We’ve all heard for years that rejection by agents and publishers can be a huge problem for writers. Relief came with the development of self-publishing technology. Details on the numbers of self-published books vary widely, but range up to one third of all books available today. However, with so many books available, (2,700,245,640 individual units sold in 2014–and that 2 is two billion), it’s obvious bookstores and libraries must cut stocking lists to a manageable size. So where do they start cutting? Self-published books are the first things cut or ignored completely. Yes, it is possible for a self-published author to achieve stocking in their home area stores, but stocking is iffy otherwise unless something about that book has brought it into general public interest.
One problem? Self-published books are too often full of editing mistakes. We writers can rarely edit our own books successfully. For one thing, we read what we think we said. We read what pleases us, not realizing our readers may not “get it” or will be just plain bored. And, of course, there can be appalling grammar and spelling mistakes. Fortunately, these days, self-pubbed writers are more aware of potential problems, and many are wise enough to hire an independent editor or, at least, to work with a good critique group. But the stigma sticks and, in many cases, is still justified.
What about those of us who sell books to publishers with editors who help catch problems, assuming the quality of the book has passed potential inspection by a publisher and/or agent? Of course we must present the best book possible and here, too, a critique group or independent editor can make the difference between acceptance and rejection.
And, after the book comes out, bringing it to public attention is–for the most part–done by authors, not publishers, whether that publisher be Random House or Granny’s Garage Press. Statistics say a large percentage of published books do not sell more than 250 copies per year. To enhance promotion, some authors hire a savvy independent publicist who will help get the word out well beyond an individual author’s reach.
So, on our own, and with any help we can add, we promote–largely on line. Honest truth? On an average day in my office I spend up to five hours on promotion, especially when a new book has just come out. I get the question “WHY?” when new authors hear this.
For each book, I write a marketing plan made up of many avenues of promotion, including an active on line presence. I think you can figure out why that’s important. Yesterday’s advertising methods have most often been replaced by reading on a screen, especially a tiny hand-held one. So I write guest blogs and, when I can get to it, my own blog on WordPress. I post to groups like facebook and twitter. I update information on sites like DorothyL, and Goodreads, plus groups I am part of–Oak Tree Press, Sisters in Crime, and Mystery Writers of America. Taking advantage of all the ways there are to get news out about my profession and my current products–novels–obviously takes a big hunk of time out of my day. I am not alone in this. Other authors talk about the fact that promotion, instead of the act of writing itself, takes too much time. (This is especially difficult for parents and those who have a “day job.”)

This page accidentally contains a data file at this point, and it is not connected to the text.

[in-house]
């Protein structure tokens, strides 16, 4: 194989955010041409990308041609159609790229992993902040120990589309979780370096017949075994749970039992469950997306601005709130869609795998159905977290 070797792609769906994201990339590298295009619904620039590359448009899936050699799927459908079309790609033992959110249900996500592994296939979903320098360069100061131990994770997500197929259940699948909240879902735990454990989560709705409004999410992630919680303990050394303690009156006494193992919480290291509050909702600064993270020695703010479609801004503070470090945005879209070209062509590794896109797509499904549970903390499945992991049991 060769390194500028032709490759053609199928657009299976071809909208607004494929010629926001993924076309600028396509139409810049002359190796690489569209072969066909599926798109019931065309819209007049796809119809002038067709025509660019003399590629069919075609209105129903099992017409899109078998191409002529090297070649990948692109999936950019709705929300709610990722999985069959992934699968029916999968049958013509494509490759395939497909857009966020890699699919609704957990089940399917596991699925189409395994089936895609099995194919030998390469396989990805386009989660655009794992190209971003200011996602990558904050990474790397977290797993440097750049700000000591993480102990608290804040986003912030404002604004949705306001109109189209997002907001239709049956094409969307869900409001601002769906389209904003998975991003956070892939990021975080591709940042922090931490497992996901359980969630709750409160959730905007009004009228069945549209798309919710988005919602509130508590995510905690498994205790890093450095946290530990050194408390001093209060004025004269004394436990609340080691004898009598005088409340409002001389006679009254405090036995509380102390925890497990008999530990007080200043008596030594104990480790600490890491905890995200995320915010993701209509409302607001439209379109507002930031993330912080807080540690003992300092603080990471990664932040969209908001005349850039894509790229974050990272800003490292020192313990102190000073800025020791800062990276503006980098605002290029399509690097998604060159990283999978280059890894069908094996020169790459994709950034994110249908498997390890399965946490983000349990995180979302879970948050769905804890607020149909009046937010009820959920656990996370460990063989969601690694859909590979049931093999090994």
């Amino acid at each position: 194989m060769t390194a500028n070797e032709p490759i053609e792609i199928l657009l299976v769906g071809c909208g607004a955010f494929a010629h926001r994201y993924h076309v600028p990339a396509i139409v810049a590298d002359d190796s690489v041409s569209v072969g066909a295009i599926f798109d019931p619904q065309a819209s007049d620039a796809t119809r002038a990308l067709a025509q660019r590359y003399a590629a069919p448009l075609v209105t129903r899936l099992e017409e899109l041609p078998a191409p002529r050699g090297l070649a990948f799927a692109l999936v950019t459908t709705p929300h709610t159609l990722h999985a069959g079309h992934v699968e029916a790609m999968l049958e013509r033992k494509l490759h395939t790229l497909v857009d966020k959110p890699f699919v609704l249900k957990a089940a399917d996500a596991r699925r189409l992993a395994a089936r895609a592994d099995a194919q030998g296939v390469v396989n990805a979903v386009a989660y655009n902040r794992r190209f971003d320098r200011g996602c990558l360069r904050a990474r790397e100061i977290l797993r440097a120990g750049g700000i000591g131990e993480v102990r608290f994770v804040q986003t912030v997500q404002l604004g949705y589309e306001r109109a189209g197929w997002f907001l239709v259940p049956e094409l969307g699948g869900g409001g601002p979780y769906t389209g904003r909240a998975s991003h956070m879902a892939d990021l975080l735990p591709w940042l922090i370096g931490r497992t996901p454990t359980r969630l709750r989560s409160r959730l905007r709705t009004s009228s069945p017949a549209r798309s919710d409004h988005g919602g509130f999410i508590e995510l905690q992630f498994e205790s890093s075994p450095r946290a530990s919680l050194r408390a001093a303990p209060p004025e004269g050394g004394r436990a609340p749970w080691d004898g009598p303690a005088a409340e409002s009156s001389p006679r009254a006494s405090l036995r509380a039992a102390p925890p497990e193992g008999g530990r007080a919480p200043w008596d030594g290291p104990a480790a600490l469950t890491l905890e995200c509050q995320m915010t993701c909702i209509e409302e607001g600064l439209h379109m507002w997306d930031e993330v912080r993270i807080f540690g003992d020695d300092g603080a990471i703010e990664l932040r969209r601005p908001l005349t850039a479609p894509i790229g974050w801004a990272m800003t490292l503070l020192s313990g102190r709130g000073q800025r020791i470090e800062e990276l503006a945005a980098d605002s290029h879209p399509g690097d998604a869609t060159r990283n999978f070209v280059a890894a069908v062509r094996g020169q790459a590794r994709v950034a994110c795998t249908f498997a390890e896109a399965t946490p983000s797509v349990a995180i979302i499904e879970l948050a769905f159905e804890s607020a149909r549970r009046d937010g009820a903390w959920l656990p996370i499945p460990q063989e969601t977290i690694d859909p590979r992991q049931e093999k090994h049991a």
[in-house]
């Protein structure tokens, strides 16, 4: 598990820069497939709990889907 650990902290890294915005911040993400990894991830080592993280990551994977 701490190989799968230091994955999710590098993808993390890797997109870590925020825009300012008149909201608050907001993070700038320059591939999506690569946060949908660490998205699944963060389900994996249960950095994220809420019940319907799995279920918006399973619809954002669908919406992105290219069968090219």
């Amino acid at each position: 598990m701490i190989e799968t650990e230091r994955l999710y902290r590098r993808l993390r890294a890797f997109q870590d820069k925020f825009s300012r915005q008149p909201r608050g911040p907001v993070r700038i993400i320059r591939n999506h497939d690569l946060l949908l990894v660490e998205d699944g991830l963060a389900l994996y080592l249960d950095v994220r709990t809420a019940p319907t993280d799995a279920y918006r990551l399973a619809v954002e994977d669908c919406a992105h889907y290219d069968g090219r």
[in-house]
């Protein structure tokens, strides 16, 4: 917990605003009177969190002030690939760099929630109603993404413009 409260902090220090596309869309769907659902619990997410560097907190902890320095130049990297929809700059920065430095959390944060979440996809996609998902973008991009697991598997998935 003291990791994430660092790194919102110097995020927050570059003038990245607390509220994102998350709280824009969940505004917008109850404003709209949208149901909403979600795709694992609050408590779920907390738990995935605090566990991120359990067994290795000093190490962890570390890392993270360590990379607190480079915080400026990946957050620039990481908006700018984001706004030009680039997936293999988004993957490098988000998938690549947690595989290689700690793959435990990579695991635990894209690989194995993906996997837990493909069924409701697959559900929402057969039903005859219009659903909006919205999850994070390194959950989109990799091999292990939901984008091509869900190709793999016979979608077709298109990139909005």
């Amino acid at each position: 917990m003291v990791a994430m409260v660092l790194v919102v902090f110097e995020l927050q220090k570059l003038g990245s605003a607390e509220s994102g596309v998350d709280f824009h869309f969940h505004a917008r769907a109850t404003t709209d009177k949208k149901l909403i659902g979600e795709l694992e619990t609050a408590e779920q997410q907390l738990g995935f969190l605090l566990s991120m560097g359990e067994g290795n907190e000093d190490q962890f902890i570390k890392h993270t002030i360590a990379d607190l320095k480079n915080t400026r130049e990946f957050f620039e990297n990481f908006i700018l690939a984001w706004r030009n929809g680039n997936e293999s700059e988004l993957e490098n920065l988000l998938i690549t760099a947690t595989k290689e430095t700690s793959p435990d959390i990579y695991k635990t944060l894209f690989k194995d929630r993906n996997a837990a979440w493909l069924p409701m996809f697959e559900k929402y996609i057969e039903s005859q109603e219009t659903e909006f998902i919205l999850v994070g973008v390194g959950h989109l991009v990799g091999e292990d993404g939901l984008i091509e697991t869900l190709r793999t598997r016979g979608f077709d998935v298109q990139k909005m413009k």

All this information is not exactly cheering. So, why do so many of us continue writing and submitting?
Some time ago newspaper editor Richard J. Cattani offered this advice to potential writers: “Your writing should begin with motive, not process.” Okay, process is what I have been talking about. But what about motive? Webster says “motive” is “a need or desire that causes a person to act.” That sounds like an ordinary human life. Well, what about book characters?
As a mystery writer, I believe that, when evil happens and my characters react to it, there is a truth in the background waiting to be discovered. Of course book people will be the ones to do this–after I discover in my thought-file ways to resolve the challenges I have placed before them. Often I do not know how an issue will be resolved when the problem is presented but, over the years, I have learned the answer is there and always appears when needed. Do other authors work like this? In my own case, I knew what the art crime would be in A Portrait to Die For long before I became aware of how it would be brought to light and what the result would be. A writer uses imagination, intuition, and inspiration for problem-solving. We have a deep interest in the human condition and the world we live in, and we do our work on a highly intuitive level, noticing, pondering, sharing, and, quite often–at least in my case–hoping we are sharing solutions that may be helpful to our readers while we offer them adventure and entertainment.
For me, that’s a great motive for being a writer.